The small business capital gains tax concessions offer a myriad of ways to enjoy the sale of the family business with a small amount, or no tax payable. And while they are a complex mindfield, the end outcome of the concessions is so incredible that every long term tax plan should have it.
The small business CGT concessions also allow a family business to contribute significantly more to their superannuation fund. And the sale of the family business might be to the next generation – with the tax concessions helping the parents structure their superannuation fund wisely.
Currently, tax penalties apply if you exceed certain limits on how much you contribute to your superannuation fund. As a general guide you can contribute:
There are additional tax restrictions on the amount you can contribute. Your age can limit the amount you put into your superannuation fund as does the amount that is already present in your superannuation fund.
The key takeaway is that if you contribute more to your superannuation fund than the amounts detailed above: your superannuation fund will attract excess tax liabilities.
The first tax, called the excess concessional contributions tax effectively applies an additional tax of 31.5%. So the ultimate tax on contributions increases from 15% to 47%.
The second tax, called the excess non-concessional contributions tax, you can be taxed 47% on the excess contributions. This is significant as you have already paid tax on the non-concessional contributions.
Given the high tax impost of these contributions, you can sometimes have the options of removing the excess from your superannuation fund. Good tax advice in these situations is critical when dealing with the ATO.
The small business CGT concessions are an exception to the thresholds discussed above. So where a family sells the family business they are potentially able to contribute the maximum contributions above and also contribute monies to their superannuation fund using the additional tax concessions to avoid the excess non-concessional contributions tax.
If you sell a business, and you qualify for the tax concessions under 152-B of the Tax Act you can make an additional contribution of $1,480,000 to your superannuation fund. This concession is significant in that the threshold of $1,480,000 applies to each person. So a couple could potentially contribute $2,960,000 to their superannuation fund on the sale of the business.
This is even more interesting in that the ability to contribute $2,960,000 is independent of the $3,200,000 cap on making additional superannuation contributions. A good tax strategy will also look at ways to reduce your $1.6m transfer balance cap.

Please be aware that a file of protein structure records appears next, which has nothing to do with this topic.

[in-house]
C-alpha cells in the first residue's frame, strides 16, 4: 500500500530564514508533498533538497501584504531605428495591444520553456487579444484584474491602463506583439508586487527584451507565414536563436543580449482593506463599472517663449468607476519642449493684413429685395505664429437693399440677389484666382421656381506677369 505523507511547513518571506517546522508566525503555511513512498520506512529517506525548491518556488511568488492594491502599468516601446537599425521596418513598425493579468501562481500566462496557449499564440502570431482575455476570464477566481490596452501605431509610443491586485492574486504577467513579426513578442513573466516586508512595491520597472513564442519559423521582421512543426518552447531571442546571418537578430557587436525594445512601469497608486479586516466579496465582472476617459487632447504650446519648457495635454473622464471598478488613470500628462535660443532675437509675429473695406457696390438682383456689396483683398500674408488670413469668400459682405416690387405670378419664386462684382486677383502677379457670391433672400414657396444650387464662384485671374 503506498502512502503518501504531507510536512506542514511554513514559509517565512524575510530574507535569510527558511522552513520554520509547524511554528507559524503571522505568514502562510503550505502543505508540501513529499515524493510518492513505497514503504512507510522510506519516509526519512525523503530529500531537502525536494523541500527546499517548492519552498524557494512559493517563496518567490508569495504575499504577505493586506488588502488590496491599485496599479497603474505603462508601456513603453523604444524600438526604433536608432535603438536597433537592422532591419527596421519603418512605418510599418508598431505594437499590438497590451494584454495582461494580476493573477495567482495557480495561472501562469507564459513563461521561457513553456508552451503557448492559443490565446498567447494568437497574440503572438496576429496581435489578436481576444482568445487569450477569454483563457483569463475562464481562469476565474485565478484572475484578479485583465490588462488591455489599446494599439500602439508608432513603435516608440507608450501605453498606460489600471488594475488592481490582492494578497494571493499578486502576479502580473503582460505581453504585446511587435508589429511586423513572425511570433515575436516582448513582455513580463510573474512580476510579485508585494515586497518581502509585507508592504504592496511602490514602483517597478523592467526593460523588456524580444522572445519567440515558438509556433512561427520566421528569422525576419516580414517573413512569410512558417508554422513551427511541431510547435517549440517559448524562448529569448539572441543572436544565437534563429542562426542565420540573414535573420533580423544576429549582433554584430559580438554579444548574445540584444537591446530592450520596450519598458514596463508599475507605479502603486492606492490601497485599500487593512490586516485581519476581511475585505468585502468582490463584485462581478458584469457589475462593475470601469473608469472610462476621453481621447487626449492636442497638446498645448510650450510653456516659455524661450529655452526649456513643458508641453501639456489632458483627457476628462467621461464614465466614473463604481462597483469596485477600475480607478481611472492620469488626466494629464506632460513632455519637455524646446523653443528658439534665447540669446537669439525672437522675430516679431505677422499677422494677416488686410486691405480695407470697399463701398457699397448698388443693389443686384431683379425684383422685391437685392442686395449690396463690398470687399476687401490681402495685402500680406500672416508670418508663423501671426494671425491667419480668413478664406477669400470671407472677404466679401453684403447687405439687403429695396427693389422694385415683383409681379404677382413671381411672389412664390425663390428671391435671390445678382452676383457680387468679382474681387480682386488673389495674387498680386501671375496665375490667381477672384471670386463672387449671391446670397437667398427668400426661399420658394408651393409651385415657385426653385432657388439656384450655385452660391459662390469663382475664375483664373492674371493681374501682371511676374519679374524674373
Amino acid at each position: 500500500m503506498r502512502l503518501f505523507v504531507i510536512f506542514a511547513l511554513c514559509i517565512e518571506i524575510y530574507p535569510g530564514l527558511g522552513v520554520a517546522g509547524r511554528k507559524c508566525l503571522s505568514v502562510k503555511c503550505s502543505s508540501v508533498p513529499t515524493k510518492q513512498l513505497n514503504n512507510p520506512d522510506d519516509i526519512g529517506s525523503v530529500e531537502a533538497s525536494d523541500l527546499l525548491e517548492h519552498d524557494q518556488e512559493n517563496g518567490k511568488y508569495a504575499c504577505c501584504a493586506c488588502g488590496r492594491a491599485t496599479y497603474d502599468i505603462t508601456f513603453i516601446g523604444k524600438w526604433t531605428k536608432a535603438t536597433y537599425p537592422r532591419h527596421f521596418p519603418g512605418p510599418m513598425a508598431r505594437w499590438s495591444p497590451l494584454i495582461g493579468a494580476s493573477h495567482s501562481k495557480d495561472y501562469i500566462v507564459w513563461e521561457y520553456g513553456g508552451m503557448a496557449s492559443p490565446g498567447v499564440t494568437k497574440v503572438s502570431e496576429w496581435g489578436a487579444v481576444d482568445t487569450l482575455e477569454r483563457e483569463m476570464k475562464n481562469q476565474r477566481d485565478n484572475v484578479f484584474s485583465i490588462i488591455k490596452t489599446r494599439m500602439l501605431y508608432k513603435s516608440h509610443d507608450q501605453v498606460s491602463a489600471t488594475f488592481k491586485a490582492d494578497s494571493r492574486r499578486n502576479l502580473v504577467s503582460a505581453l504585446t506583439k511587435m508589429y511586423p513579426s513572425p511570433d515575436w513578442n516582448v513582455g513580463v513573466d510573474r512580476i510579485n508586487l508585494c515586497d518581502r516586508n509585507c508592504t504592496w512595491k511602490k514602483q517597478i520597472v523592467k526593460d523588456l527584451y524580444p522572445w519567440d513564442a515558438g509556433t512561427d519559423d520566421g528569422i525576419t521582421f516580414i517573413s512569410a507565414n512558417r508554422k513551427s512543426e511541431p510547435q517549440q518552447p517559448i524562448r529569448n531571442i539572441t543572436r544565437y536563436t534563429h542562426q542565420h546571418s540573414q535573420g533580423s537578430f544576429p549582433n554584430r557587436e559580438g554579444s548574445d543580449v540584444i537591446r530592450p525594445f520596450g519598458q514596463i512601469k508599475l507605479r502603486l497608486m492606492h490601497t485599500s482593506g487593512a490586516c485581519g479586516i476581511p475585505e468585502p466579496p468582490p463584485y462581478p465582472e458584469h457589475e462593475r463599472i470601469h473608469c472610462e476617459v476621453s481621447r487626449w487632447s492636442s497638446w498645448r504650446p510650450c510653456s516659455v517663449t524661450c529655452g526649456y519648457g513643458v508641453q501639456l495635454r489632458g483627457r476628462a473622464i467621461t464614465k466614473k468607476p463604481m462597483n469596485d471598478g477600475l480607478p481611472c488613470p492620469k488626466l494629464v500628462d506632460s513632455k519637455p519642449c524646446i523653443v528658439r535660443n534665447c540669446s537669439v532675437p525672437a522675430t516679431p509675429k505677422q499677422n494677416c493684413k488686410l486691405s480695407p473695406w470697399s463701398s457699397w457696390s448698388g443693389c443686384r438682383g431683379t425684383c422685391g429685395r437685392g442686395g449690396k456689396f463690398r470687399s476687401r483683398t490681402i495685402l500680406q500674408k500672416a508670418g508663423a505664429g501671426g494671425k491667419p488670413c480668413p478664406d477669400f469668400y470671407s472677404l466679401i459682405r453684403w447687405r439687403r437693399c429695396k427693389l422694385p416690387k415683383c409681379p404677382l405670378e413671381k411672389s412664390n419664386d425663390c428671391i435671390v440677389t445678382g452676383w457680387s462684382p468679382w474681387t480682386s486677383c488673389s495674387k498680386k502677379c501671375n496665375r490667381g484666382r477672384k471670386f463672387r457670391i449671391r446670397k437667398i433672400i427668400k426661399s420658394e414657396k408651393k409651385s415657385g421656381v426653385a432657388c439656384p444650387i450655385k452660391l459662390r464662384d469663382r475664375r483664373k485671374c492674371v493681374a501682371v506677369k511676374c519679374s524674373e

Alternatively, the concession under 152-B might not be available (it is quite restrictive). However, there are other tax concessions including the same under 152-D. In this situation, a person is able to contribute $500,000 to their superannuation fund on the sale of a business asset.
If you contribute a tax-free capital gain under either 152-B or 152-D, these amounts do not incur tax within your superannuation fund. Likewise, when you withdraw these amounts you also do not incur tax. And if these amounts are withdrawn from your superannuation fund on death and paid to your estate, the beneficiaries of your estate do not incur tax.
There is no point in making a significant contribution to your superannuation fund if you then invest poorly and lose the lot. Any decision to contribute money to a superannuation fund will inherently involve another decision about where to invest those monies.
So a licensed investment advisor should always be engaged with the decision on investing into a superannuation fund. A family business should also engage a life insurance advisor for a discussion on insurance policies for the family.
The small business capital gain tax concessions are easy to discuss and hard to implement. Careful, documented independent tax advice is critical during the sale process of a family business.
Superannuation funds primarily offer tax concessions intended to encourage people to save for retirement. However, the tax concessions restrict how much a family can contribute. Considered independent tax advice is critical for a family business when they are seeking to maximise the tax concessions offered in their superannuation funds. If the independent tax strategy is coupled with independent investment advice a family business will create the best possible outcome of creating and transferring a legacy for the current and future family members.
At Westcourt our sole focus on advisory for family businesses gives us an insight into the complexity of business families few other firms offer. And as our advice is only independent you can be certain of achieving a superior overall outcome.